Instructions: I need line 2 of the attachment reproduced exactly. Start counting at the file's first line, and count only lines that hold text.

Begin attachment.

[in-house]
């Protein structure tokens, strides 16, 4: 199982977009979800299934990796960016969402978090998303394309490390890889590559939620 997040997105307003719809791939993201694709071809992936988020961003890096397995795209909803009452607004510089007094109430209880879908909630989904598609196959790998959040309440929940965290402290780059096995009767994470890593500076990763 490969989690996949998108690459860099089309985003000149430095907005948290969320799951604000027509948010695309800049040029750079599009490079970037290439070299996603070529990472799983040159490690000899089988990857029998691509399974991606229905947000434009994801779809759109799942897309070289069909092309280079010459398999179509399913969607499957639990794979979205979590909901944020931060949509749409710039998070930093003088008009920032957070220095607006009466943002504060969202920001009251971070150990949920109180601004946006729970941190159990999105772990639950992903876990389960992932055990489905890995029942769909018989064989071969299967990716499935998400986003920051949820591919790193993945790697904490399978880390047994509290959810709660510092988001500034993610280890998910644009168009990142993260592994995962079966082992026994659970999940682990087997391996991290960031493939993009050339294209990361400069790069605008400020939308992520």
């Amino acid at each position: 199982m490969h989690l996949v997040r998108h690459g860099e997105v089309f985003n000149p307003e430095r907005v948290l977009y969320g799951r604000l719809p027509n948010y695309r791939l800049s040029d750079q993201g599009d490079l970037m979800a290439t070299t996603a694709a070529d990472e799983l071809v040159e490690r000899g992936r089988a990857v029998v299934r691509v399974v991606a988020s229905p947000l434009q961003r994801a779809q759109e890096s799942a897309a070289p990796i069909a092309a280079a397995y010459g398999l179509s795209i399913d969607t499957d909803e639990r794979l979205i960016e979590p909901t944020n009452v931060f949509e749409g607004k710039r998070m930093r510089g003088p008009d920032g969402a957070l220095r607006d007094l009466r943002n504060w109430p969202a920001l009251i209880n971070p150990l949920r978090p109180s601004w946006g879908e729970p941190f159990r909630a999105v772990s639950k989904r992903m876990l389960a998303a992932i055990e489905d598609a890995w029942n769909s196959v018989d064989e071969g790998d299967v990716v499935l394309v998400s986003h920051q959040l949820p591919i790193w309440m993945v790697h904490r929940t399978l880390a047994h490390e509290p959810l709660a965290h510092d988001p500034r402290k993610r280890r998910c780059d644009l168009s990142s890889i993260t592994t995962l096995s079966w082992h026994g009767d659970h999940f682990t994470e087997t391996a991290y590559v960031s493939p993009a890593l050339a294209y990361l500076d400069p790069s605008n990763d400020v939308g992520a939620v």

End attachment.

């Protein structure tokens, strides 16, 4: 199982977009979800299934990796960016969402978090998303394309490390890889590559939620 997040997105307003719809791939993201694709071809992936988020961003890096397995795209909803009452607004510089007094109430209880879908909630989904598609196959790998959040309440929940965290402290780059096995009767994470890593500076990763 490969989690996949998108690459860099089309985003000149430095907005948290969320799951604000027509948010695309800049040029750079599009490079970037290439070299996603070529990472799983040159490690000899089988990857029998691509399974991606229905947000434009994801779809759109799942897309070289069909092309280079010459398999179509399913969607499957639990794979979205979590909901944020931060949509749409710039998070930093003088008009920032957070220095607006009466943002504060969202920001009251971070150990949920109180601004946006729970941190159990999105772990639950992903876990389960992932055990489905890995029942769909018989064989071969299967990716499935998400986003920051949820591919790193993945790697904490399978880390047994509290959810709660510092988001500034993610280890998910644009168009990142993260592994995962079966082992026994659970999940682990087997391996991290960031493939993009050339294209990361400069790069605008400020939308992520």